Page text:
In most of the basic science departments in the United States (and in many other countries), a PhD takes between 5 and 7 years. That seems awfully long, doesn’t it? My five-year PhD was actually less than the average time taken to finish a PhD in my department. What’s interesting is that I’ve heard many PI’s say that it takes too long, and that “it used to take less time when we did our PhDs. I don’t know what’s changed” when in fact they are part of the “problem”. So, here are my thoughts on why it takes this long.
I don’t think it is simple. I certainly don’t think that the quality of students has decreased that much (at least in the premier research universities). The students I know have all been motivated, and have come in with some research experience (so weren’t complete newbies in the lab). They all work hard (most students work 6 days a week, 10 hours a day, juggling experiments with courses, journal clubs, assignments and whatever else). There may have been some wonderful students 20 or 30 years ago, but that probably doesn’t explain why PhDs have expanded from 3-4 years to the present 6-7 (that’s a doubling).
I would put down four broad reasons why it not takes so much longer to finish a thesis (which do overlap). The first is the structure or system itself, and the “requirements” for a PhD. Basically, there aren’t any clear expectations or requirements for what constitutes a PhD. When a student joins a program he/she isn’t quite clear on what all is required to have a thesis. Most good departments have some kind of unwritten “publication” rule, and students are expected to have at least a couple of first author publications in good journals (or one “stellar” paper). But that is a fuzzy rule, and much depends on how the projects unfold, and what their bosses themselves think is needed. I’ve known students who have graduated without a single first author paper and others who still are in grad school (even though they seem ready to graduate) after publishing some high profile papers. It’s a crapshoot. Part of it is because the expectations for the amount of data that goes into a paper has gone up, and substantially more work is required to make a complete paper. While some experiments are certainly easier due to easily available reagents, I don’t think the availability of improved reagents and tools is proportional to the amount of work that goes into a publication. A secondary factor might also be the massive increase in scientists, which has set the expectations or requirements from postdocs to be higher, and this trickles down to students as well. But a PhD is no longer only about coming up with a good hypothesis, and systematically thinking through and testing it, while acquiring a fairly thorough knowledge of the field.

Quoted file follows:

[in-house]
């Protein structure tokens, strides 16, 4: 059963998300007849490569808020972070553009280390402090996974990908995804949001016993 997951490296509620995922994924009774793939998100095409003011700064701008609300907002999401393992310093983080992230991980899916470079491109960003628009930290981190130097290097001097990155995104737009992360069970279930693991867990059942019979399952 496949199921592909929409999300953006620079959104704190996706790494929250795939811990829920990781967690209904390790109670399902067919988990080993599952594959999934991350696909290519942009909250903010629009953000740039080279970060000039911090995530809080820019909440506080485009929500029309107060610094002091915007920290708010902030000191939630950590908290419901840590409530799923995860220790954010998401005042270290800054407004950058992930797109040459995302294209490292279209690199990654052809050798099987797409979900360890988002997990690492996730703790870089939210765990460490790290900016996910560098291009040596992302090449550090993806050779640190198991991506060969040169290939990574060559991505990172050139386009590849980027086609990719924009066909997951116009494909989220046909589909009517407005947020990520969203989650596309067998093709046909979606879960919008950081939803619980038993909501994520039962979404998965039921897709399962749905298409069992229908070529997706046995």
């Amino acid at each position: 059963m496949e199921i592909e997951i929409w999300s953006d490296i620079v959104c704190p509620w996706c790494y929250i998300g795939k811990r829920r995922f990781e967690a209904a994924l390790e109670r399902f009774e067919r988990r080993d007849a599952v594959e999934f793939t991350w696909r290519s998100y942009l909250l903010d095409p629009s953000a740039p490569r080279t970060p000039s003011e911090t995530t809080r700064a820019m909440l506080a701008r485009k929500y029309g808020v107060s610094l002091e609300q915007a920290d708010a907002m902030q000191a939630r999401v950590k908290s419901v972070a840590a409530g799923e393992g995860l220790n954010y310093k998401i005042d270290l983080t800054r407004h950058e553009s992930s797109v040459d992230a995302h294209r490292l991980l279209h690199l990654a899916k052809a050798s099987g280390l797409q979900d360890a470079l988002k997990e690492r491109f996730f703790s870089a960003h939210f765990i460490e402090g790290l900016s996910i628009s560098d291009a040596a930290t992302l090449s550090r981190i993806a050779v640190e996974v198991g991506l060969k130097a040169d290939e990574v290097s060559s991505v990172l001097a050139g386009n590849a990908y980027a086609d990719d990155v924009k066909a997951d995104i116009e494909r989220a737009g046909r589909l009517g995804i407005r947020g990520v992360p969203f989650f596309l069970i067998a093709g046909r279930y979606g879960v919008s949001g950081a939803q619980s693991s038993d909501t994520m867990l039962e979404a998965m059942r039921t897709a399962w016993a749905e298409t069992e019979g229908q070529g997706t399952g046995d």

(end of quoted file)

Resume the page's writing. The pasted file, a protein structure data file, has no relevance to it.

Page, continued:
The second is the more or less mandatory “rotations” that the student does before selecting a lab. The idea behind rotations is to give a student the opportunity to briefly work in 3 different labs for short periods of time, so that the student can figure out if s/he would be a good fit in the lab, if the PI wants the student, and if the research is exciting enough. However, most schools have approximately 3 month rotations (basically a full year of rotations). If the goal is only to give a student an opportunity to get a feel for a lab (without too many expectations of producing data), then 4-5 week rotations should be sufficient. Still, this is a more minor point, since I do think the rotations help students make better choices. However, there should be options for students with very clear research goals or ideas to avoid 3 mandatory rotations, particularly if they are sure they like the lab they have first rotated in, and feel it matches their goals.